This voltage is applied to one input 124, of an amplifier 126. Another input 128 of the amplifier 126 is connected to a potentiometer 130 through a resistor 132 which is connected between the 12 volt DC bias level from the power supply 70 to the 0-volt DC bias level thereof. This reference voltage, which may be selectively adjusted by adjustment of the potentiometer 130, is filtered by a capacitor 134 connected between the input 128 and the O-voltage DC level and a capacitor 136 connected between the inputs 124 and 128. The amplifier 126 receives appropriate DC bias levels which for example are the plus and minus 12 volt DC levels from the power supply 70 and through resistor 138 which is connected to the plus 12 DC voltage level thereof.
The output of the amplifier 126 is connected to a relay coil 140 which controls relay contacts 142 and 144, which in turn control the actuation of the alarms and indicators 36. Thus, the voltage across meter 114, which is representative of any ground fault that may exist, is compared to a selectively adjustable reference voltage across the potentiometer 130 by the amplifier 126 which will actuate the relay coil 140 when the voltage across the ohmmeter 114 exceeds the selected reference voltage.
Relay contact 142 is normally closed and connects a green pilot light 146 between terminals A and B which are connected to the secondary of the transformer 72 thereby supplying isolated AC voltage to energize the green pilot light 146. Similarly, contact 144 which is normally open, connects a red pilot light 148 across the secondary of the transformers 72 by virtue of terminals A and B. The relay contact 144 further connects a ring rectifier 150 across the terminals A and B which is connected to a buzzer 152.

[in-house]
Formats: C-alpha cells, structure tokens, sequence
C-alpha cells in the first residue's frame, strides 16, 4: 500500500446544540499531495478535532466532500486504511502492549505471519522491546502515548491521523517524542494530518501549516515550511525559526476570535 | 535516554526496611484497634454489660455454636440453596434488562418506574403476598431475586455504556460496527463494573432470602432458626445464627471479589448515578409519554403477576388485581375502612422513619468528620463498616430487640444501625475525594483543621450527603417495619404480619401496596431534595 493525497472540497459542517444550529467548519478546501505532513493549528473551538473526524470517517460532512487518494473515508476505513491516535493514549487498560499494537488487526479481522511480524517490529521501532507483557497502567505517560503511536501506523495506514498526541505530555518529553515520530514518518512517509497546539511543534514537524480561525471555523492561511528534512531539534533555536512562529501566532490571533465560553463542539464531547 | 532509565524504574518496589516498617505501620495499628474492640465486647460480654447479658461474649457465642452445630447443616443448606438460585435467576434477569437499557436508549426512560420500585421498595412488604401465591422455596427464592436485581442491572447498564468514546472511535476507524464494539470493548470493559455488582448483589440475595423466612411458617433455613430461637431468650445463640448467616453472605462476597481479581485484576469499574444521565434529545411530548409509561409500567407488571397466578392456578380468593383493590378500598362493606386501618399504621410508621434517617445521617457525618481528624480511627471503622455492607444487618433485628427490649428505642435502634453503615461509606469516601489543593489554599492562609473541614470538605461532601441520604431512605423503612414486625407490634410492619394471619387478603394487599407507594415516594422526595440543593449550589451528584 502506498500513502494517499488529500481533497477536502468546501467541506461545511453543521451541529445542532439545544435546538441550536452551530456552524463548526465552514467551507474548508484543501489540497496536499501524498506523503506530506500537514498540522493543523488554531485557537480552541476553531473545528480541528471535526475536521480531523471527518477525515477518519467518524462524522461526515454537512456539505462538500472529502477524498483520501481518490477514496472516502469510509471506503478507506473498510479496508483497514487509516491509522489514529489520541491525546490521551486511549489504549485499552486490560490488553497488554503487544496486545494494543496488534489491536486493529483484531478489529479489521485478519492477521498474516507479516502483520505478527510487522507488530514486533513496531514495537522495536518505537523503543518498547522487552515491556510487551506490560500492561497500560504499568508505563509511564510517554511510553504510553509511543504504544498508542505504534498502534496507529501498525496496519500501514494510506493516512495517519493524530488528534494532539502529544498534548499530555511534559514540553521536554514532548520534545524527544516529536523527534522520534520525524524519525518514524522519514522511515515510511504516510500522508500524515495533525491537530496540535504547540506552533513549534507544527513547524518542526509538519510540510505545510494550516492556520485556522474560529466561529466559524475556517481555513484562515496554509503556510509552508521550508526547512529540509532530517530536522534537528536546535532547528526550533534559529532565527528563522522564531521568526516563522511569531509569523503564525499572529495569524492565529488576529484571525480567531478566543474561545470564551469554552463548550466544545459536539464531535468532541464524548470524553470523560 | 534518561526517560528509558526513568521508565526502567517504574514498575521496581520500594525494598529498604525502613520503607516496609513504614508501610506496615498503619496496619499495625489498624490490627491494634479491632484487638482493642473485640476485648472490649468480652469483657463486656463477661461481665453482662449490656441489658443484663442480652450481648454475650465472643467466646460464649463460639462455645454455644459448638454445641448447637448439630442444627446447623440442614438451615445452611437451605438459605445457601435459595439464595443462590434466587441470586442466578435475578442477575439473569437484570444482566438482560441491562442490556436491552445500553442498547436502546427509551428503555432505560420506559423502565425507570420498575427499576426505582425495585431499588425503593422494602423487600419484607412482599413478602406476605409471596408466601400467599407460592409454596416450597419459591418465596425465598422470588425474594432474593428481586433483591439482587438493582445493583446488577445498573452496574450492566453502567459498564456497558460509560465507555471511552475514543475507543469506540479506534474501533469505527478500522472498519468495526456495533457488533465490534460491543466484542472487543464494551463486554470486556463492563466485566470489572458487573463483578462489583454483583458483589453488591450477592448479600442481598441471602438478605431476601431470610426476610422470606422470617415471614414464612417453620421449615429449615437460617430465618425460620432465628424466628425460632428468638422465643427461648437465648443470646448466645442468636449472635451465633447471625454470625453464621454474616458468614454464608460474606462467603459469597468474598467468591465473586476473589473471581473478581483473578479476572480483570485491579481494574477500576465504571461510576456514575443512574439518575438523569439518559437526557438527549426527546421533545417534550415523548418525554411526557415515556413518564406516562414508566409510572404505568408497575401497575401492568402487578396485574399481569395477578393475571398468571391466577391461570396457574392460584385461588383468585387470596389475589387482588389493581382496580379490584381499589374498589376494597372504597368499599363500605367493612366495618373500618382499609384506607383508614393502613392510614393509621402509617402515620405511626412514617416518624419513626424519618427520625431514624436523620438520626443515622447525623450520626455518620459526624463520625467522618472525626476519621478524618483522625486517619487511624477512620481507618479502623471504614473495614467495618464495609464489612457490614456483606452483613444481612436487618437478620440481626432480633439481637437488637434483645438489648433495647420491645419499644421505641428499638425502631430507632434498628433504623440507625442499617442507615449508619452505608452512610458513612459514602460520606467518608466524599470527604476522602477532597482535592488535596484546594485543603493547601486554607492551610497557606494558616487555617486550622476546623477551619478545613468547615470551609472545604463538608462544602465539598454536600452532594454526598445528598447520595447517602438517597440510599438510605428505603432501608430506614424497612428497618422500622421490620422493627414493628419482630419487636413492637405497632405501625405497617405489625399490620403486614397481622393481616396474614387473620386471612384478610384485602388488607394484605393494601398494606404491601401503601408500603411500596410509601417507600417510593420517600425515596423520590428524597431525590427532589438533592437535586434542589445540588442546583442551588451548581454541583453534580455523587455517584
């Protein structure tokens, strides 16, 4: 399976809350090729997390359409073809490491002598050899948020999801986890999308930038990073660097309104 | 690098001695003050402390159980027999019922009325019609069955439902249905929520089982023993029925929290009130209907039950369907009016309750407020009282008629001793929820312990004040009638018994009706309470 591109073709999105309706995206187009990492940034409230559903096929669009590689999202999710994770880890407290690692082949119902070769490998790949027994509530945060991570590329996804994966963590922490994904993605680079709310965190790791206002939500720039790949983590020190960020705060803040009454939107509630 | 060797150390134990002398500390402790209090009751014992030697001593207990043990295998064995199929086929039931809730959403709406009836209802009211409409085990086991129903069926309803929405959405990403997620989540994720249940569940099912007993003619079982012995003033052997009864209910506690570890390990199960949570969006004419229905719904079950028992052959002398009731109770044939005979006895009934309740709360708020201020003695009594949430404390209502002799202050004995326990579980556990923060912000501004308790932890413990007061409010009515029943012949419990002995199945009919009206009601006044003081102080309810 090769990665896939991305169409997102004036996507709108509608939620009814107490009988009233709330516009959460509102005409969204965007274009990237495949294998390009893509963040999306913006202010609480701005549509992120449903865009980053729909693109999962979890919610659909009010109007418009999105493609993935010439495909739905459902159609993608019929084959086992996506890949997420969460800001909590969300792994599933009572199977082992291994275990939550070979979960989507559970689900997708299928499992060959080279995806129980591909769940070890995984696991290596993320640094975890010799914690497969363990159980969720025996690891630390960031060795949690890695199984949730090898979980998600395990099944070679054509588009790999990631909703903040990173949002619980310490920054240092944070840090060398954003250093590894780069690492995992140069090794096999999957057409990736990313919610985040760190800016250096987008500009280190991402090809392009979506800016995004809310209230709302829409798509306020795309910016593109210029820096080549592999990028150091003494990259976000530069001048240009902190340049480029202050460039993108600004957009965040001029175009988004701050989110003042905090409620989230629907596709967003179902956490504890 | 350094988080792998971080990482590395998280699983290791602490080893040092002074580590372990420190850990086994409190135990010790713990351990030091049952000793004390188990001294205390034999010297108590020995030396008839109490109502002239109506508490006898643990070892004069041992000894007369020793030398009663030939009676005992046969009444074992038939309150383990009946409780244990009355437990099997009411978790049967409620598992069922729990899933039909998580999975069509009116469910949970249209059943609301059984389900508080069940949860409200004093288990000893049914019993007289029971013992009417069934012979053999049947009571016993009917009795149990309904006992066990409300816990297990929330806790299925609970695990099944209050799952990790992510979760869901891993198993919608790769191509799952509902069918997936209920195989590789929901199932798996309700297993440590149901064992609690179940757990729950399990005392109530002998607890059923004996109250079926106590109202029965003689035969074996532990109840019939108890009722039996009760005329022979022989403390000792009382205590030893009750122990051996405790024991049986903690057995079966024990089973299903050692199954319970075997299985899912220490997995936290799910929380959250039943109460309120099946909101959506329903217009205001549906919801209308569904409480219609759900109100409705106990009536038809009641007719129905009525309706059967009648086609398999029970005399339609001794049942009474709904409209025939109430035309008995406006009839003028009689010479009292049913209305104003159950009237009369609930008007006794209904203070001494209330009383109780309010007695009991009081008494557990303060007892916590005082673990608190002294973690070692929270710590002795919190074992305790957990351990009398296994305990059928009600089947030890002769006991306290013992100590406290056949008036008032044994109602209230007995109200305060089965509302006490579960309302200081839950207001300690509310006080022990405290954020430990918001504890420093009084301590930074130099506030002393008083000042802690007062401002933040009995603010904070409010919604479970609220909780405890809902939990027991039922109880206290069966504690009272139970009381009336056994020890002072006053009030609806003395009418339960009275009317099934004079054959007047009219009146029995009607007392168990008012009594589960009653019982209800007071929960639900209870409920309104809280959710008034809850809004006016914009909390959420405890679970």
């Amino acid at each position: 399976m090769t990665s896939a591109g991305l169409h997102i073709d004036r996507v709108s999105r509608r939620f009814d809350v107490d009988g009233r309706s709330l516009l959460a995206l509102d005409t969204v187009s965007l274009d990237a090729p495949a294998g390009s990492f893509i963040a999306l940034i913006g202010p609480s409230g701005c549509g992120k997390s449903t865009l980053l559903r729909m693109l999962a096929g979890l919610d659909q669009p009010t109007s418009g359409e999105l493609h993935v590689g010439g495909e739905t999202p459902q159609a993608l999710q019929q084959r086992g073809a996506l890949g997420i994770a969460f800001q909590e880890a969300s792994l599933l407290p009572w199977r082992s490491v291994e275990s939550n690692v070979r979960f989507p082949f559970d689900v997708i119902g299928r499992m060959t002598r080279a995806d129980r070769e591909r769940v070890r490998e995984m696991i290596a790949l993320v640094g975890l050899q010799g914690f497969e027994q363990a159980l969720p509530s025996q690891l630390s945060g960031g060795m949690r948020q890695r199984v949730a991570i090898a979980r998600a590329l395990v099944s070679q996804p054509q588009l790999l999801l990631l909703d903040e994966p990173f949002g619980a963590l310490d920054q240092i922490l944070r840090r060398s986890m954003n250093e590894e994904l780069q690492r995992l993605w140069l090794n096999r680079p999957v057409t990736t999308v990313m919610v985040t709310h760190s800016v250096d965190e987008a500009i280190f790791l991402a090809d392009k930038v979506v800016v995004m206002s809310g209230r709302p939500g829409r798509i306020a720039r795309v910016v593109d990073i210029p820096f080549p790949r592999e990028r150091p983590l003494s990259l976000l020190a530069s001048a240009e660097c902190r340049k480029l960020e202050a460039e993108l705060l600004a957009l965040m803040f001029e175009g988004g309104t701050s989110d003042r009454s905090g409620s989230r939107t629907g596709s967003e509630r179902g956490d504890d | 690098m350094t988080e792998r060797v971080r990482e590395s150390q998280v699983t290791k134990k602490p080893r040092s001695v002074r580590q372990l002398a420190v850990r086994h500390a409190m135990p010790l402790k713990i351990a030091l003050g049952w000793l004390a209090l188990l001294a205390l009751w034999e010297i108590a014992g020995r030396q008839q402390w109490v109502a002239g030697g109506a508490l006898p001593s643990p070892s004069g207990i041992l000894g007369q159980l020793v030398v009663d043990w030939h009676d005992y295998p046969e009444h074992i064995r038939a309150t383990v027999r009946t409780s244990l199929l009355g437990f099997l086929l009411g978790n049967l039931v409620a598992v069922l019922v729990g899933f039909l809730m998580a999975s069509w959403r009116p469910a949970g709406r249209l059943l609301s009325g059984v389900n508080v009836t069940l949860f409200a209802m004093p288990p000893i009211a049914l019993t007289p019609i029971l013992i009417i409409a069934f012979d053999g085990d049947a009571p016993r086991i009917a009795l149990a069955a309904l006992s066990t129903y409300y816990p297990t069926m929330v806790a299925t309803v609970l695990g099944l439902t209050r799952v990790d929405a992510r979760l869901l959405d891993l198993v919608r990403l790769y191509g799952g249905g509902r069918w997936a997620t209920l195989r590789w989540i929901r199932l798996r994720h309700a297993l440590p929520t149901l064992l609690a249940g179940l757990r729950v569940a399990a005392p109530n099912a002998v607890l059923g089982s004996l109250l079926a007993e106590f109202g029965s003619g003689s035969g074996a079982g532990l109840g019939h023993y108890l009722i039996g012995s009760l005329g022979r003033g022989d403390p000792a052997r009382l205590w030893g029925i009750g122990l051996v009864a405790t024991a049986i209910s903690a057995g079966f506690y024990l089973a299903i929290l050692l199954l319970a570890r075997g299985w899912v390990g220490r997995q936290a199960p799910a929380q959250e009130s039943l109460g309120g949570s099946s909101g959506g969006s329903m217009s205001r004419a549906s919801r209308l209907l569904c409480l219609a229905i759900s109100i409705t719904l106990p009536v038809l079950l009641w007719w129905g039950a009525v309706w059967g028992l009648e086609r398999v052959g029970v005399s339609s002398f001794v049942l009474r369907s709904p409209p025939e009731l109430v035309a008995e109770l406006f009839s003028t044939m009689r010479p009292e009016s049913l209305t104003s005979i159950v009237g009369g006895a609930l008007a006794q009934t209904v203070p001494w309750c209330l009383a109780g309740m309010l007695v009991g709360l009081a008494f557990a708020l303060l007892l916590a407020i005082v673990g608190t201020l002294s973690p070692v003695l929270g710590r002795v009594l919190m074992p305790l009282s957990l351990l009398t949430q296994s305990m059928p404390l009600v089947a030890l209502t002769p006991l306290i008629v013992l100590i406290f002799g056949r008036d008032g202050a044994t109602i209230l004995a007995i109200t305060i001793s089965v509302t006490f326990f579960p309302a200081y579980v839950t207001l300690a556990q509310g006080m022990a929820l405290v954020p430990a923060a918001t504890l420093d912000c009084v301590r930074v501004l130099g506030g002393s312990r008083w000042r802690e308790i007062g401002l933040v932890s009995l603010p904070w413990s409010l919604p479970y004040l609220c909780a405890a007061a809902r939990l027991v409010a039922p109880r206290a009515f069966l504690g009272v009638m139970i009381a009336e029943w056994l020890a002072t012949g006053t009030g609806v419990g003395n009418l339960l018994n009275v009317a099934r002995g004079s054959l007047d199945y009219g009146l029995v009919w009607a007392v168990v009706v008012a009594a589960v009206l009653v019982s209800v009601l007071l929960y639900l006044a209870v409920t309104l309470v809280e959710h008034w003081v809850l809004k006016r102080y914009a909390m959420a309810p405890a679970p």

The alarm and indicators portion 36 includes pilot lights 154 and 155 which are selectively connected across the terminals A and B by means of a push button 156 having a pair of contacts 156a and 156b. In the normal rest position contact 156a connects the ring rectifier 150 to terminal B; and in its actuated position disconnects the ring rectifier 150 therefrom and connects the pilot light 155 between terminals A and B. In the normal rest position the contact 156b connects the pilot light 154 to the terminals A and B; and in its actuated position disconnects pilot light 154 therefrom. Relay contact 144 also connects the terminal A to one side of a primary winding of a transformer 158, the secondary winding of which is connected to appropriate remote indicators.-
In operation if no ground fault is present on the line being tested, relay coil 140 will not be energized therefore leaving relay contact 142 in its normally closed position and relay contact 144 in its normally open position. By virtue of the closed position of relay contact 142 the green pilot light 146 will be energized thereby indicating a safe condition of the conductors being tested. With the relay contact 144 being open, the red pilot light 148, the buzzer 152, and the remote indicators connected across the secondary winding of the transformer 158 will be deenergized.